The foregoing times, temperatures, and pressures can be varied depending on the particular resin, the resin loading levels in the paper, the thickness of the overlay and the veneer, as well as other press conditions known to one of ordinary skill. Perhaps the most important factor is to choose the appropriate adhesive with which to impregnate the paper overlay. The resins must be formulated with a combination of water, release agents, plasticizers, anti-blocking agents, catalyzers and if desired, surfactants. A typical thermosetting is a moisture resistant thermosetting melamine resin containing melamine resin (M345 available from Borden Company), up to about 1% release agent, about 3% to 5% plasticizer (e.g., diethylene glycol), up to about 1½% surfactant (anionic, cationic or nonionic), up to about ½% anti-blocking agent, such as a wax dispersion, about 4% to 8% water and up to 1½% catalyst.

Laminating presses that can be utilized in accordance with the present invention are typically referred to as “melamine” presses. Such presses are commercially available from the Heinrich Wemhoener GmbH and CoKG, Herford, Germany, and other known sources.

While the preferred embodiment of the invention has been illustrated and described, it will be appreciated that various changes can be made therein without departing from the spirit and scope of the invention. For example, it may be desirable to sell the veneer with the overlay alone without an underlying substrate. In this case, the foregoing process would be followed without the adhesive layer 12 and underlying support substrate 10.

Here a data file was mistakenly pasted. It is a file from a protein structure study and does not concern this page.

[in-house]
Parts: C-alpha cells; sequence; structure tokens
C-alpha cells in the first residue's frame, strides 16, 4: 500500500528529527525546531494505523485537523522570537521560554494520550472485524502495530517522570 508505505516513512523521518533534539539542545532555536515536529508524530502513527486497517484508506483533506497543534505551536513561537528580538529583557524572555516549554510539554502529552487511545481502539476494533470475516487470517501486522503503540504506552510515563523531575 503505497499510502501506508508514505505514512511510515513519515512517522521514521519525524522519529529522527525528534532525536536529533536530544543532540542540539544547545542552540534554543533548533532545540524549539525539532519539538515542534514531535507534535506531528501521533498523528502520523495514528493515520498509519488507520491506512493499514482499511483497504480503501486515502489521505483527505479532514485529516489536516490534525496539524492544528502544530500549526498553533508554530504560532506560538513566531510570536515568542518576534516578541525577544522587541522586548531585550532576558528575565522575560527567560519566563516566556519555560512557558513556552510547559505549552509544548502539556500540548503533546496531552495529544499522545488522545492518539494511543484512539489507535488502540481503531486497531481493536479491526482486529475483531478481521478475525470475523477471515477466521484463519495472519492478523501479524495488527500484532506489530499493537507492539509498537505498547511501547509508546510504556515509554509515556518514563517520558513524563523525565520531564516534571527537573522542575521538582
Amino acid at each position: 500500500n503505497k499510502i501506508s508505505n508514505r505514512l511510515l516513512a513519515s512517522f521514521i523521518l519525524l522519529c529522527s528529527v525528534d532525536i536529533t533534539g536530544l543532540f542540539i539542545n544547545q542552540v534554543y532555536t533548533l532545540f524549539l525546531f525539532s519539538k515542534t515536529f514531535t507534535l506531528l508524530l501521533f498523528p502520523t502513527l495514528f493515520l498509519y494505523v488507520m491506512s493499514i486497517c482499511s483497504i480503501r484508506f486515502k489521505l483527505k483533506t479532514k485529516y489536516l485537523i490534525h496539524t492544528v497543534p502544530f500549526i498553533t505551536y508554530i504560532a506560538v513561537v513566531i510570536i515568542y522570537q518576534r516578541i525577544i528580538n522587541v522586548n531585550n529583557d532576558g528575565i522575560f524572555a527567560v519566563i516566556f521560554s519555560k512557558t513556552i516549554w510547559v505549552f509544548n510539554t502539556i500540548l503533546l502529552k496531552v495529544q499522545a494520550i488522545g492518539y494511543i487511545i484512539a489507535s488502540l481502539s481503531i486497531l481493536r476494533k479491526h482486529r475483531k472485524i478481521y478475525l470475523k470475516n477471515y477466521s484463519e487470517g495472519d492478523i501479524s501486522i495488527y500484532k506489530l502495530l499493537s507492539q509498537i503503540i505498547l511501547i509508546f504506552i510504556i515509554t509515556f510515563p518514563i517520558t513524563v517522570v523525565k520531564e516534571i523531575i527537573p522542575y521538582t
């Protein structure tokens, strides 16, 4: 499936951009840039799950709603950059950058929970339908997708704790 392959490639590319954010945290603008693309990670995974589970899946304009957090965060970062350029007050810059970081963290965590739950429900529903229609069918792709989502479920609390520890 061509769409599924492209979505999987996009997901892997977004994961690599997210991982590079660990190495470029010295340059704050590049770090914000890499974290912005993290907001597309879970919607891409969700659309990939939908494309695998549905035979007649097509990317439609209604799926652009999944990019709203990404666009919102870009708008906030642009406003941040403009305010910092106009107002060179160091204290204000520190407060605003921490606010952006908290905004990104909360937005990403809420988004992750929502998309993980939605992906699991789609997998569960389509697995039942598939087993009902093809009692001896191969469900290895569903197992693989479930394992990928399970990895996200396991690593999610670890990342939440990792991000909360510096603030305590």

Patent Citations
Cited PatentFiling datePublication dateApplicantTitle
US4045262 *May 12, 1976Aug 30, 1977Feldmuhle Anlagen Und Produktionsgesellschaft Mit Beschrankter HaftungResin impregnated paper web, pressure bonding
US5439749 *Aug 18, 1994Aug 8, 1995Andersen CorporationComposite wood structure
US5925211 *Apr 21, 1997Jul 20, 1999International Paper CompanyLow pressure melamine/veneer panel and method of making the same
US6103333 *May 22, 1998Aug 15, 2000Keith; George A.Wood veneer laminated chair mat
US6125906 *Sep 20, 1999Oct 3, 2000Hunter Douglas Inc.Wooden slat for a window covering
US6497938 *Sep 22, 2000Dec 24, 2002David A. HillWood-product based door or window component and method of making the same
US6517935 *Oct 17, 1995Feb 11, 2003Pergo (Europe) AbGluing thin decorative thermosetting laminate of postforming quality comprising abrasion resistant hard particles to a laminate
Referenced by
Citing PatentFiling datePublication dateApplicantTitle
US7462400Oct 31, 2005Dec 9, 2008Lg Chem, Ltd.Anti-caster surface laminate
US7732057Jul 20, 2006Jun 8, 2010Neenah Paper, Inc.A paper backing sheet of a cellulosic nonwoven web saturated with a formaldehyde-free binder of a latex polymer and crosslinking agent and adhesive between the paper backing sheet and inner surface of the veneer also comprising a latex polymer and crosslinking agent; papermaking; antipeeling agents
US7739853 *Apr 1, 2004Jun 22, 2010Hector CoronadoConstruction module arrangement
US20130092315 *Jul 1, 2011Apr 18, 2013Binbin LiuNovel environmental engineered wood laminate flooring manufacturing method
CN100451269COct 18, 2005Jan 14, 2009Lg化学株式会社Anti-caster surface laminate
CN101006234BMar 10, 2005Jun 8, 2011Lg化学株式会社Laminated wood flooring for floor heating system
WO2006033510A1 *Mar 10, 2005Mar 30, 2006Seog-Goo KangWood flooring laminated with high pressure veneer and impregnated low weight printing paper
WO2006109914A1 *Oct 18, 2005Oct 19, 2006Lg Chemical LtdAnti-caster surface laminate
Classifications
U.S. Classification428/537.1, 156/307.7, 428/99, 428/100, 428/66.2, 156/306.9, 156/331.8, 156/331.1, 156/306.6, 428/424.6, 156/307.5, 156/331.5, 156/307.1, 156/228, 428/213, 428/537.5, 156/307.3, 428/220, 156/307.4
International ClassificationB44C5/04, B32B21/14
Cooperative ClassificationB32B21/14, B44C5/0476
European ClassificationB44C5/04R2, B32B21/14
Legal Events
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Jun 23, 2011FPAYFee payment
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Year of fee payment: 4